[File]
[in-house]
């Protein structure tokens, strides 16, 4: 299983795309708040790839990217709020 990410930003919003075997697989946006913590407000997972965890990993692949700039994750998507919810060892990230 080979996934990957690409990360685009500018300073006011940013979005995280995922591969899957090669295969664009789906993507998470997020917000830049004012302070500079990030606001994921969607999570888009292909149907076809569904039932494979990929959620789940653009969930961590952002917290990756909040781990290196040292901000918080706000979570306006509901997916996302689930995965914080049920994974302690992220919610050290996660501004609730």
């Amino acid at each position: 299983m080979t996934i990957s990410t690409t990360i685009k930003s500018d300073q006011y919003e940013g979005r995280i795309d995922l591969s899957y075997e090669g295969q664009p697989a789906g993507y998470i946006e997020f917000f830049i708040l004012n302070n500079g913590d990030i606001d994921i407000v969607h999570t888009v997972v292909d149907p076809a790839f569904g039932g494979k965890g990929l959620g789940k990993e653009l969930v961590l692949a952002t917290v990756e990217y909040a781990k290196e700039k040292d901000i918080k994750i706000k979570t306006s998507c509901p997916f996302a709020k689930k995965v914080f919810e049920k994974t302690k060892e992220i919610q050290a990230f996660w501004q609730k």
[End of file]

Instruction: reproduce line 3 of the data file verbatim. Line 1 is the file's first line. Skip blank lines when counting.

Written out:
């Amino acid at each position: 299983m080979t996934i990957s990410t690409t990360i685009k930003s500018d300073q006011y919003e940013g979005r995280i795309d995922l591969s899957y075997e090669g295969q664009p697989a789906g993507y998470i946006e997020f917000f830049i708040l004012n302070n500079g913590d990030i606001d994921i407000v969607h999570t888009v997972v292909d149907p076809a790839f569904g039932g494979k965890g990929l959620g789940k990993e653009l969930v961590l692949a952002t917290v990756e990217y909040a781990k290196e700039k040292d901000i918080k994750i706000k979570t306006s998507c509901p997916f996302a709020k689930k995965v914080f919810e049920k994974t302690k060892e992220i919610q050290a990230f996660w501004q609730k």